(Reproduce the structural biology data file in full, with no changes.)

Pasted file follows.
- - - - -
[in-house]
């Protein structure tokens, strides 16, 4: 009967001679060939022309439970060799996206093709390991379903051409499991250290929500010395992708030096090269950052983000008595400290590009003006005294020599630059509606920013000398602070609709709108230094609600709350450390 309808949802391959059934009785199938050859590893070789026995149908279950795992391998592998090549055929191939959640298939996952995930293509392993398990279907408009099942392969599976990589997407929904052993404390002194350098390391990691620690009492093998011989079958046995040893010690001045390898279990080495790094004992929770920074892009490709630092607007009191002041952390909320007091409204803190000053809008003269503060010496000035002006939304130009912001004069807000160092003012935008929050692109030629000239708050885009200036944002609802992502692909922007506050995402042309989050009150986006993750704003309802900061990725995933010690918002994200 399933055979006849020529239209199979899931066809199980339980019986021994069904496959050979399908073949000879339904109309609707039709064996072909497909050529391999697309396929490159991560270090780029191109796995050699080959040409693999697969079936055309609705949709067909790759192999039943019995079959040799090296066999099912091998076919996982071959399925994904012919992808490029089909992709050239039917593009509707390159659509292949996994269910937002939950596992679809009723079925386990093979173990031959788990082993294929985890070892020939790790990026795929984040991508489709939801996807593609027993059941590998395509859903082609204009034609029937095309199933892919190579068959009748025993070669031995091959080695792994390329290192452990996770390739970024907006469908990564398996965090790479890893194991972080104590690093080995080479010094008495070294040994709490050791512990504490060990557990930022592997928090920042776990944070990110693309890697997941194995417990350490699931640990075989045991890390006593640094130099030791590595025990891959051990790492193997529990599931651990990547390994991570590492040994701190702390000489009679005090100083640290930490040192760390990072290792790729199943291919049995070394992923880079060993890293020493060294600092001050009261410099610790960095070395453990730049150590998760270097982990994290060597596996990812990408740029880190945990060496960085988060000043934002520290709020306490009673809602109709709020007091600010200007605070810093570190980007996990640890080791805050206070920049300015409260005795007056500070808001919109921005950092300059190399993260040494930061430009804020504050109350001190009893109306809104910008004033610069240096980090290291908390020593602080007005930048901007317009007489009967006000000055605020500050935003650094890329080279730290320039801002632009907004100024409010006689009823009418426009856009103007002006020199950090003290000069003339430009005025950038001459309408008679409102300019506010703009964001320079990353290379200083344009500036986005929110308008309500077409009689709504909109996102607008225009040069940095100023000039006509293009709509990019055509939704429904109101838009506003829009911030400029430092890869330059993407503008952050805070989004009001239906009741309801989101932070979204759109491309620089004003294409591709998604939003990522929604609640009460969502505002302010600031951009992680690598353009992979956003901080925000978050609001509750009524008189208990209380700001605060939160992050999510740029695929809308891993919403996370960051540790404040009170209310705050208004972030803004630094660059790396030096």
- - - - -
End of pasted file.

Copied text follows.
[in-house]
């Protein structure tokens, strides 16, 4: 009967001679060939022309439970060799996206093709390991379903051409499991250290929500010395992708030096090269950052983000008595400290590009003006005294020599630059509606920013000398602070609709709108230094609600709350450390 309808949802391959059934009785199938050859590893070789026995149908279950795992391998592998090549055929191939959640298939996952995930293509392993398990279907408009099942392969599976990589997407929904052993404390002194350098390391990691620690009492093998011989079958046995040893010690001045390898279990080495790094004992929770920074892009490709630092607007009191002041952390909320007091409204803190000053809008003269503060010496000035002006939304130009912001004069807000160092003012935008929050692109030629000239708050885009200036944002609802992502692909922007506050995402042309989050009150986006993750704003309802900061990725995933010690918002994200 399933055979006849020529239209199979899931066809199980339980019986021994069904496959050979399908073949000879339904109309609707039709064996072909497909050529391999697309396929490159991560270090780029191109796995050699080959040409693999697969079936055309609705949709067909790759192999039943019995079959040799090296066999099912091998076919996982071959399925994904012919992808490029089909992709050239039917593009509707390159659509292949996994269910937002939950596992679809009723079925386990093979173990031959788990082993294929985890070892020939790790990026795929984040991508489709939801996807593609027993059941590998395509859903082609204009034609029937095309199933892919190579068959009748025993070669031995091959080695792994390329290192452990996770390739970024907006469908990564398996965090790479890893194991972080104590690093080995080479010094008495070294040994709490050791512990504490060990557990930022592997928090920042776990944070990110693309890697997941194995417990350490699931640990075989045991890390006593640094130099030791590595025990891959051990790492193997529990599931651990990547390994991570590492040994701190702390000489009679005090100083640290930490040192760390990072290792790729199943291919049995070394992923880079060993890293020493060294600092001050009261410099610790960095070395453990730049150590998760270097982990994290060597596996990812990408740029880190945990060496960085988060000043934002520290709020306490009673809602109709709020007091600010200007605070810093570190980007996990640890080791805050206070920049300015409260005795007056500070808001919109921005950092300059190399993260040494930061430009804020504050109350001190009893109306809104910008004033610069240096980090290291908390020593602080007005930048901007317009007489009967006000000055605020500050935003650094890329080279730290320039801002632009907004100024409010006689009823009418426009856009103007002006020199950090003290000069003339430009005025950038001459309408008679409102300019506010703009964001320079990353290379200083344009500036986005929110308008309500077409009689709504909109996102607008225009040069940095100023000039006509293009709509990019055509939704429904109101838009506003829009911030400029430092890869330059993407503008952050805070989004009001239906009741309801989101932070979204759109491309620089004003294409591709998604939003990522929604609640009460969502505002302010600031951009992680690598353009992979956003901080925000978050609001509750009524008189208990209380700001605060939160992050999510740029695929809308891993919403996370960051540790404040009170209310705050208004972030803004630094660059790396030096």